Anybody who follows professional sports knows that February is a deadzone. NFL is over, ESPN pretends to care about MLB spring training, 80% of the NBA is in a mid-season slump, and hockey is hockey. So in 2013, sports media decided to fill up February programming slots by giving the most ubiquitous athlete in the history of sports even more attention because of his 50th birthday. There may one day be a better player than Jordan, but there probably won’t be one with better marketing and merchandising. (See: Any Kobe shoe.) If you have been alive for over a decade, you’ve likely owned something with a Jumpman on it; Lebron could fulfill his promise of eight championships, and still wouldn’t make it to that level.
Jordan’s career had been as much about championships as sneakers and advertising. M.J. will forever be “the greatest,” because he existed at a moment when an athlete could revolutionize a sport to a point that his personal brand influences something as distant as skateboarding.
The shoe parallels are obvious: Anybody who saw the Bones Brigade documentary (it’s on Netflix Instant, by the way) remembered that the Dunk/Jordan 1 was a skater favorite long before skate boutiques got SB accounts. The Caballero (before it got cut down to the Half Cab) had a bit of Jordan DNA in its design. The brand would even become indirectly responsible for the unfortunate air bubble craze of the late nineties.
February is a deadzone for skate content too, so here is a look back at some of the skaters who have most visibly been inspired by Jordan, sometimes beyond mere footwear.
From an issue of Skateboarder. Mid 2000s-ish.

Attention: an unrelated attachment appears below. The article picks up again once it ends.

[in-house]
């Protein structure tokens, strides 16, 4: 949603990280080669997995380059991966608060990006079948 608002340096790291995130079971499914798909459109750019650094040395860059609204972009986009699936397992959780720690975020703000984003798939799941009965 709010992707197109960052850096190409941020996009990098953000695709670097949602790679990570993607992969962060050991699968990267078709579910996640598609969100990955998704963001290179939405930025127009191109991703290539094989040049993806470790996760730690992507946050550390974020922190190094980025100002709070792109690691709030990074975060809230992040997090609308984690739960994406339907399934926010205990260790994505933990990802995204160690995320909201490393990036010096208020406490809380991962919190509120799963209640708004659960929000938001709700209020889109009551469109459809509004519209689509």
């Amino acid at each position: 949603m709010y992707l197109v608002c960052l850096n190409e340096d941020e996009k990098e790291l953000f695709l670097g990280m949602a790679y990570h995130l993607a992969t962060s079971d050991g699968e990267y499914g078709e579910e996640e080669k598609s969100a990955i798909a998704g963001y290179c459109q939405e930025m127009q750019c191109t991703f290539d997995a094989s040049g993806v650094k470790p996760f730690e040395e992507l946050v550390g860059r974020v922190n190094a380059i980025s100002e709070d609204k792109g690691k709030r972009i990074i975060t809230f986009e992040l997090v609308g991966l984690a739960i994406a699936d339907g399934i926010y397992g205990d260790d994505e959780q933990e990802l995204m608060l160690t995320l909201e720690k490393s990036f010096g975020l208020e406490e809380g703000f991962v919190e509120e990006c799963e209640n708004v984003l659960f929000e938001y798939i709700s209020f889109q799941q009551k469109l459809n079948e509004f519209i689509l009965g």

At a time when the dress code prohibited non black and white shoes, the original Jordans were initially banned from the NBA. The Bones Brigade seemed to dig them, though. Do you think those guys got into debates about whether they were still “core” for skating in basketball shoes? If not, do you think they would have if the Slap message board was around in 1986?
The black/royal blue colorway Lance Mountain is wearing below is the one they chose to retro for Jordan’s 50th birthday. It’s coming out this Saturday, which means there should be a line forming in front of the Foot Locker on 34th Street in the next 24 hours. Related violence TBD.
No clue what “Mark Gonzales and his paint pen” is in reference to (See Skateboarder blurb above), obviously because it has to do with art. Anyone?
Do you think a guy who put a “23” on his pro model Etnies shoe, started a company called 23, and had a picture of a XV on a deck was inspired by Jordan?
Ronnie Bertino, Ray Barbee, Jason Dill, Clyde Singleton and a lot of notable nineties-era footwear, including a pair of XIIIs.
Menace, given the crew’s penchant for #urban fashions of the era, was instrumental in progressing the use of non-Jordan I models in skateboarding. Notable Quartersnacks associate, Alexander Mosley, has also been a known advocate of skating non-Jordan I releases in the modern era.
Somewhere, there is a photo of Billy Rohan doing a blunt stall in the same Jordan IVs. Except his were fake.
A great look with ankle monitors.
And this is just all around awesome:
Naturally, most of these scans have been lifted from The Chrome Ball Incident.